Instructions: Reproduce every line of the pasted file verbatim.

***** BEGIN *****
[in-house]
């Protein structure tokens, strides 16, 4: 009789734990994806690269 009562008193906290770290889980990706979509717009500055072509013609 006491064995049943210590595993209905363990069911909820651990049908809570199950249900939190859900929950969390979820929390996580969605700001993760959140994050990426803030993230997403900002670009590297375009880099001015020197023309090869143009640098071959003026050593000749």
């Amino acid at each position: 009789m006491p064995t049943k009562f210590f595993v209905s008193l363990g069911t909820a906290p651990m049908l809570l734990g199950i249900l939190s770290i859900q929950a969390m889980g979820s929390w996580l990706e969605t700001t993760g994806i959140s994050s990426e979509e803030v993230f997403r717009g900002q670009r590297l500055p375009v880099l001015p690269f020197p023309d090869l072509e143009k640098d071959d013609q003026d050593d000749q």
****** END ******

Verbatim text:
[in-house]
């Protein structure tokens, strides 16, 4: 009789734990994806690269 009562008193906290770290889980990706979509717009500055072509013609 006491064995049943210590595993209905363990069911909820651990049908809570199950249900939190859900929950969390979820929390996580969605700001993760959140994050990426803030993230997403900002670009590297375009880099001015020197023309090869143009640098071959003026050593000749």
């Amino acid at each position: 009789m006491p064995t049943k009562f210590f595993v209905s008193l363990g069911t909820a906290p651990m049908l809570l734990g199950i249900l939190s770290i859900q929950a969390m889980g979820s929390w996580l990706e969605t700001t993760g994806i959140s994050s990426e979509e803030v993230f997403r717009g900002q670009r590297l500055p375009v880099l001015p690269f020197p023309d090869l072509e143009k640098d071959d013609q003026d050593d000749q």